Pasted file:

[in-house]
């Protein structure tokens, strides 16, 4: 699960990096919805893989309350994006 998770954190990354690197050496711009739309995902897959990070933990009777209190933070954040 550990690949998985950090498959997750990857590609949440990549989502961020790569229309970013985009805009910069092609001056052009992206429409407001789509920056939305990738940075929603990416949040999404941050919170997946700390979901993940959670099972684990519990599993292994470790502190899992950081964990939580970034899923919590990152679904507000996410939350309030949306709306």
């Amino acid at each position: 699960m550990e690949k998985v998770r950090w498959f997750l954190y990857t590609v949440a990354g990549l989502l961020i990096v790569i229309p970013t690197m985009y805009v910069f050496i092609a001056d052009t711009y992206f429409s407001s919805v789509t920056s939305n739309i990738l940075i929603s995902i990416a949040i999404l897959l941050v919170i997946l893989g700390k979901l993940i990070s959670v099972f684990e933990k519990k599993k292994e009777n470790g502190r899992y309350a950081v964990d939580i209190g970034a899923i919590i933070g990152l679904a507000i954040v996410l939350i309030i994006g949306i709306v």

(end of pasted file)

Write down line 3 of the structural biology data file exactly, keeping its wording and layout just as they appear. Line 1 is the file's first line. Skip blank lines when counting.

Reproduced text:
């Amino acid at each position: 699960m550990e690949k998985v998770r950090w498959f997750l954190y990857t590609v949440a990354g990549l989502l961020i990096v790569i229309p970013t690197m985009y805009v910069f050496i092609a001056d052009t711009y992206f429409s407001s919805v789509t920056s939305n739309i990738l940075i929603s995902i990416a949040i999404l897959l941050v919170i997946l893989g700390k979901l993940i990070s959670v099972f684990e933990k519990k599993k292994e009777n470790g502190r899992y309350a950081v964990d939580i209190g970034a899923i919590i933070g990152l679904a507000i954040v996410l939350i309030i994006g949306i709306v």